Reduction of tropical land region precipitation variability via transpiration

Jung Eun Lee, Benjamin R. Lintner, J. David Neelin, Xianan Jiang, Pierre Gentine, C. Kevin Boyce, Joshua B. Fisher, J. Taylor Perron, Terence L. Kubar, Jeonghoon Lee, John Worden

Research output: Contribution to journalArticlepeer-review

34 Scopus citations


Tropical rainforests are known to exhibit low intraseasonal precipitation variability compared with oceanic areas with similar mean precipitation in observations and models. In the present study, the potential role of transpiration for this difference in precipitation variability is investigated using the National Center for Atmospheric Research (NCAR) atmospheric general circulation model. Comparing model results with and without transpiration shows that in the absence of transpiration, mean precipitation decreases as may be expected. However the incidence of both higher daily total column water and more intense precipitation increases without transpiration; consequently the variability of precipitation increases substantially. These results can be understood in terms of the complex interplay of local near-surface and remote moist dynamical processes with both local positive (boundary-layer drying) and large-scale negative (increased large-scale convergence) feedbacks when transpiration is disabled in the model. It is also shown that surface turbulent fluxes over tropical rainforests are highly correlated with incoming solar energy but only weakly correlated with wind speed, possibly decoupling land precipitation from large-scale disturbances like the Madden-Julian Oscillation.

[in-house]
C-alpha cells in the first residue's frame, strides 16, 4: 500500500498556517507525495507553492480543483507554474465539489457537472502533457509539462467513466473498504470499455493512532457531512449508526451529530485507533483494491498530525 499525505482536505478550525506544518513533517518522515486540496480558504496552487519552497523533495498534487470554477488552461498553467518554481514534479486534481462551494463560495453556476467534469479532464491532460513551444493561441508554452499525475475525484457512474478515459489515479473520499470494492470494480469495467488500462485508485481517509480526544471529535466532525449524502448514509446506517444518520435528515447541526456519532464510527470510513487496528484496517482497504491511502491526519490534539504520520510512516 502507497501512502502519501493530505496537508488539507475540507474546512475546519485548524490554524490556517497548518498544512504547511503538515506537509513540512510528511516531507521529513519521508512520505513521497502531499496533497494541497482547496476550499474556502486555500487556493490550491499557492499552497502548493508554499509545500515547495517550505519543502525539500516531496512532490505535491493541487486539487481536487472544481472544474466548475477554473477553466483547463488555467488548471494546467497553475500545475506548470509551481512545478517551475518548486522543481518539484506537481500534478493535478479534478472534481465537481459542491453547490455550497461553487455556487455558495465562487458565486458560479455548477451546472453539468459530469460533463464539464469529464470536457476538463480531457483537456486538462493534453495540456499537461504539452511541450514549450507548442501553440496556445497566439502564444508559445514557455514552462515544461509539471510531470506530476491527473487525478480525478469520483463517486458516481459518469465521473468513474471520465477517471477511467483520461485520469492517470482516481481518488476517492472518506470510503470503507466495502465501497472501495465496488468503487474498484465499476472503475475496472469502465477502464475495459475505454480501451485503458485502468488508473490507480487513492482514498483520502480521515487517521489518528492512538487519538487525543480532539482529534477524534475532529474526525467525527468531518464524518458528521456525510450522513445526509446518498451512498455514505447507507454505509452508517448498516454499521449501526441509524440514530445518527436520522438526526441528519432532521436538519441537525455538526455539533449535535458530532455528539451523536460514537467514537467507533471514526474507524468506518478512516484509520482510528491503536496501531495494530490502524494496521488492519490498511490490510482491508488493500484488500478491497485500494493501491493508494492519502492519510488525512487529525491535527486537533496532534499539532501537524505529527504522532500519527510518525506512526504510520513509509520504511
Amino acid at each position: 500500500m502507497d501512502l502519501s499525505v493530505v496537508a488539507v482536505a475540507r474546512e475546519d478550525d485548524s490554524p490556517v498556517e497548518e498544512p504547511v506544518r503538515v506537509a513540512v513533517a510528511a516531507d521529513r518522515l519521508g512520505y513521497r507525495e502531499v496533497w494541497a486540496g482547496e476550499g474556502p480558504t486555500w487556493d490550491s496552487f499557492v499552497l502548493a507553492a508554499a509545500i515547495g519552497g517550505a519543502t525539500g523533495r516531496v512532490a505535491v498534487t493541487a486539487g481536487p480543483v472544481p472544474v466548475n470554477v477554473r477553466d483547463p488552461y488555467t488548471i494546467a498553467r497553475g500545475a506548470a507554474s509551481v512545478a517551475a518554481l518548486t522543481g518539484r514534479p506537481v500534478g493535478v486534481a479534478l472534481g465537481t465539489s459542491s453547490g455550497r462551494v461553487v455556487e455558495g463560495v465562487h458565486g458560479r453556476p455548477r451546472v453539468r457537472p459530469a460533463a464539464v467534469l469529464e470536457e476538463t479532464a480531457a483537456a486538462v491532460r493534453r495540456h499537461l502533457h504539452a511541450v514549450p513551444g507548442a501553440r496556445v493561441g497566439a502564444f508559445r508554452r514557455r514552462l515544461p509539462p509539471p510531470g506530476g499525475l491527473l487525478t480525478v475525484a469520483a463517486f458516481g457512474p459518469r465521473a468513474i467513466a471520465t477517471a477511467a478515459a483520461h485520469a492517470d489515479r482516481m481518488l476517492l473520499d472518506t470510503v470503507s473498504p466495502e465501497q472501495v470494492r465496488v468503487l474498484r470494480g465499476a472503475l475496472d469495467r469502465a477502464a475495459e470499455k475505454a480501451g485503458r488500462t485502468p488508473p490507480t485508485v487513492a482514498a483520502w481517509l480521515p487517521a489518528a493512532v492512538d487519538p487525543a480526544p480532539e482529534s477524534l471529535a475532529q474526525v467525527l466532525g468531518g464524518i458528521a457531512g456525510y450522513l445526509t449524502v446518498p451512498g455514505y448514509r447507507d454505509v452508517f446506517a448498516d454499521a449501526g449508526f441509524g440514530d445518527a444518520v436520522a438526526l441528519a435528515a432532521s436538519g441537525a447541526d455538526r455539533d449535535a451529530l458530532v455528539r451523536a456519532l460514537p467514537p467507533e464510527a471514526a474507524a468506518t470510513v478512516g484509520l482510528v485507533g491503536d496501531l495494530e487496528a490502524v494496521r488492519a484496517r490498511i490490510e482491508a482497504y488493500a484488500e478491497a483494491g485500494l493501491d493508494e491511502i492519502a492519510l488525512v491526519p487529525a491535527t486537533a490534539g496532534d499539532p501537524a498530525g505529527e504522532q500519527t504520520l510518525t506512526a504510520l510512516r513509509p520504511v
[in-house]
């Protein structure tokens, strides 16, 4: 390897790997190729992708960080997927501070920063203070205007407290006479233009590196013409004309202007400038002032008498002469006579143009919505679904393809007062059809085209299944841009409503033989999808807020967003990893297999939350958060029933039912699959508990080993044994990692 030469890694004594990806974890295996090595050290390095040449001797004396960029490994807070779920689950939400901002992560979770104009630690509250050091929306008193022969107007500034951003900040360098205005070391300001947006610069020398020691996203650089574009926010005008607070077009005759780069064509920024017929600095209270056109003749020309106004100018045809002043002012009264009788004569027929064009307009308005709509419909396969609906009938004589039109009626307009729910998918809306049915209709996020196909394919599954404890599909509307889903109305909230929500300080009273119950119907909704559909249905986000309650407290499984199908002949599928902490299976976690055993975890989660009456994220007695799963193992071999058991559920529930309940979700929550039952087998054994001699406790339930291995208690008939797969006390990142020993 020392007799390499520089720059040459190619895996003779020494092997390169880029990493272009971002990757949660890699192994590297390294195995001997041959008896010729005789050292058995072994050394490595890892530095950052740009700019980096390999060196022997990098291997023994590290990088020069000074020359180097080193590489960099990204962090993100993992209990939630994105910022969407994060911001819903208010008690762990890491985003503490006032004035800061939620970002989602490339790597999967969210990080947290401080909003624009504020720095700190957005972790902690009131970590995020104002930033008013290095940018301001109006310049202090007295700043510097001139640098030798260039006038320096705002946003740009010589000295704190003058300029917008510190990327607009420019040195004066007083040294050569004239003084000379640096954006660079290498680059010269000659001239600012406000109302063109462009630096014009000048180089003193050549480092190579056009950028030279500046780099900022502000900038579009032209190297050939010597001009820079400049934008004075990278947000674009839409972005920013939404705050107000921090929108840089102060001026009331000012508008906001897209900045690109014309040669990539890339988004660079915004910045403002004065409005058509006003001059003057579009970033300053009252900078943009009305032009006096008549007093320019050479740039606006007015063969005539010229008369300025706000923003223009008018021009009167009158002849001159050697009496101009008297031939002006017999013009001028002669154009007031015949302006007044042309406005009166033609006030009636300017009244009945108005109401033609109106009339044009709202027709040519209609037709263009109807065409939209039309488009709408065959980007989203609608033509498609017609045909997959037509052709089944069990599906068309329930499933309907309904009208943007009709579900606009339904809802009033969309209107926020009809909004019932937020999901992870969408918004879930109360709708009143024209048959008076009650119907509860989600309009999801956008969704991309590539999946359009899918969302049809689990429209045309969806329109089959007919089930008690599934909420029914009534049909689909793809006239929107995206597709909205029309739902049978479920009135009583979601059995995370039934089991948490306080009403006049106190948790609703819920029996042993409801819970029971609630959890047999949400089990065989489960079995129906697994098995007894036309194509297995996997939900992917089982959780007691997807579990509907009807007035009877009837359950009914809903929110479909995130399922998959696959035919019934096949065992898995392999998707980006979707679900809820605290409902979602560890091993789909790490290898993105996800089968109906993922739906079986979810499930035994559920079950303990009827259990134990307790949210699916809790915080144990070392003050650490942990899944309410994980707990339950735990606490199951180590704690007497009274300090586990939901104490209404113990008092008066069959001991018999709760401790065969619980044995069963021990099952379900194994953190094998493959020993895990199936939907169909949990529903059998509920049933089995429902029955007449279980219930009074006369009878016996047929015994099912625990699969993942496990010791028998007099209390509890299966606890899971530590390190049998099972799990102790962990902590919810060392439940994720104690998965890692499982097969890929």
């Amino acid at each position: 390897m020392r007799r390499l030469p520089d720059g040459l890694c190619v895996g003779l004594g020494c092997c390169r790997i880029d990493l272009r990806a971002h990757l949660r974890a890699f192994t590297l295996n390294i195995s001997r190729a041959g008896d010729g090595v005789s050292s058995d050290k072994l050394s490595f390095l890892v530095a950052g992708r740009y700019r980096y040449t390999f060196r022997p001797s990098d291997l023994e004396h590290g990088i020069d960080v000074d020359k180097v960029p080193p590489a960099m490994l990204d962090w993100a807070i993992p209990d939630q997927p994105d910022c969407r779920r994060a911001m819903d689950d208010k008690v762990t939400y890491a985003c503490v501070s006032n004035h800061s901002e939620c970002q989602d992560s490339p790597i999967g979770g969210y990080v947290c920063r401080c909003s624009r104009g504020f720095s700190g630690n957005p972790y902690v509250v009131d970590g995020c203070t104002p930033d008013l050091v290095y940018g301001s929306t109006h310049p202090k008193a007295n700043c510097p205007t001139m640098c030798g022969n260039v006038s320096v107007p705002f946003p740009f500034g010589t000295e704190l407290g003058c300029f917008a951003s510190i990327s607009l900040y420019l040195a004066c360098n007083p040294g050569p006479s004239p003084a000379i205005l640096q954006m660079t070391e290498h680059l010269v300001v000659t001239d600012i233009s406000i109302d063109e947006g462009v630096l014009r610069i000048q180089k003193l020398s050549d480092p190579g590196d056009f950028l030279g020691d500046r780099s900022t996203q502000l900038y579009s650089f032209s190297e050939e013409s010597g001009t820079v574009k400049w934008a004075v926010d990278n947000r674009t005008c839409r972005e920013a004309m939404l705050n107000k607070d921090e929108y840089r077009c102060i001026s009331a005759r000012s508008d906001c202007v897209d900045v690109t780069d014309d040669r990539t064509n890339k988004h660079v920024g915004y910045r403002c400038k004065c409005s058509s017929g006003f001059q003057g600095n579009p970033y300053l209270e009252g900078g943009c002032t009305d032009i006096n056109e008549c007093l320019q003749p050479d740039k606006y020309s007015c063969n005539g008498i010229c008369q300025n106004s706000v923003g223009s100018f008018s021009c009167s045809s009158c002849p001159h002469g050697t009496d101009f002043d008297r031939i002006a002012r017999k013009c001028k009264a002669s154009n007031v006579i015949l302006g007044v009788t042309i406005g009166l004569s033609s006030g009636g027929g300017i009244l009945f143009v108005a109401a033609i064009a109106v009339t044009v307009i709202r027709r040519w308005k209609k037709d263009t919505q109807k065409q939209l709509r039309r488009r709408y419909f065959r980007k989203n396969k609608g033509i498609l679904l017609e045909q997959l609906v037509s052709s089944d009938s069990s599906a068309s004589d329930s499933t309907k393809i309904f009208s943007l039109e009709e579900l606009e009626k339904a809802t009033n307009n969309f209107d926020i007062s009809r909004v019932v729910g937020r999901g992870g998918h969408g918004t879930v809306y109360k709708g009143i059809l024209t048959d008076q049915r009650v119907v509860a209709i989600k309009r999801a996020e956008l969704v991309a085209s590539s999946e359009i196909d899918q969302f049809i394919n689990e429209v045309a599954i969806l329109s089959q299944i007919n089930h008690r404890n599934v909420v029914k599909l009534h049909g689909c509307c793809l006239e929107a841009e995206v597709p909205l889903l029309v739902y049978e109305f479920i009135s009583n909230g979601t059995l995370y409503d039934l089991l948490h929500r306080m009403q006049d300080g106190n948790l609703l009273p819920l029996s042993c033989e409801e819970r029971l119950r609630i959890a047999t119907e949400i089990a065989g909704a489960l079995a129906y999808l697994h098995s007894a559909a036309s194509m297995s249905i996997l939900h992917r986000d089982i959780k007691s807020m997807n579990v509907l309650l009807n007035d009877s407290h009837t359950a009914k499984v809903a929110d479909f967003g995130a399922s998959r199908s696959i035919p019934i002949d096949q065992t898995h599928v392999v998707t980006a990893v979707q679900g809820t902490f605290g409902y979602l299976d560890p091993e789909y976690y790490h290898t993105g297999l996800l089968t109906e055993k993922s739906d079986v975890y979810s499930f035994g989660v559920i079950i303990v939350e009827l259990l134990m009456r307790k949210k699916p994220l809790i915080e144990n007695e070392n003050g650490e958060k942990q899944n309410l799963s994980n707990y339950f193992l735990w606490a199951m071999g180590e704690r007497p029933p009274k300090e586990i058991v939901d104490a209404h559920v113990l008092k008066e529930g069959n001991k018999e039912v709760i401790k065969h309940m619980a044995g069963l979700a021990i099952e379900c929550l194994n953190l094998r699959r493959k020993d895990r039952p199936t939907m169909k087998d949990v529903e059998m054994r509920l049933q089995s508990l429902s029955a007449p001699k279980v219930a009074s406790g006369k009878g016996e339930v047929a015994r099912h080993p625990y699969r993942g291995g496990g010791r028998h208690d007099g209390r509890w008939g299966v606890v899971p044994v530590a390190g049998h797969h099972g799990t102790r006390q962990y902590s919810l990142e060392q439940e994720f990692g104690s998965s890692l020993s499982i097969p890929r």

Original languageEnglish
Article numberL19704
JournalGeophysical Research Letters
Issue number19
StatePublished - 16 Oct 2012


Dive into the research topics of 'Reduction of tropical land region precipitation variability via transpiration'. Together they form a unique fingerprint.

Cite this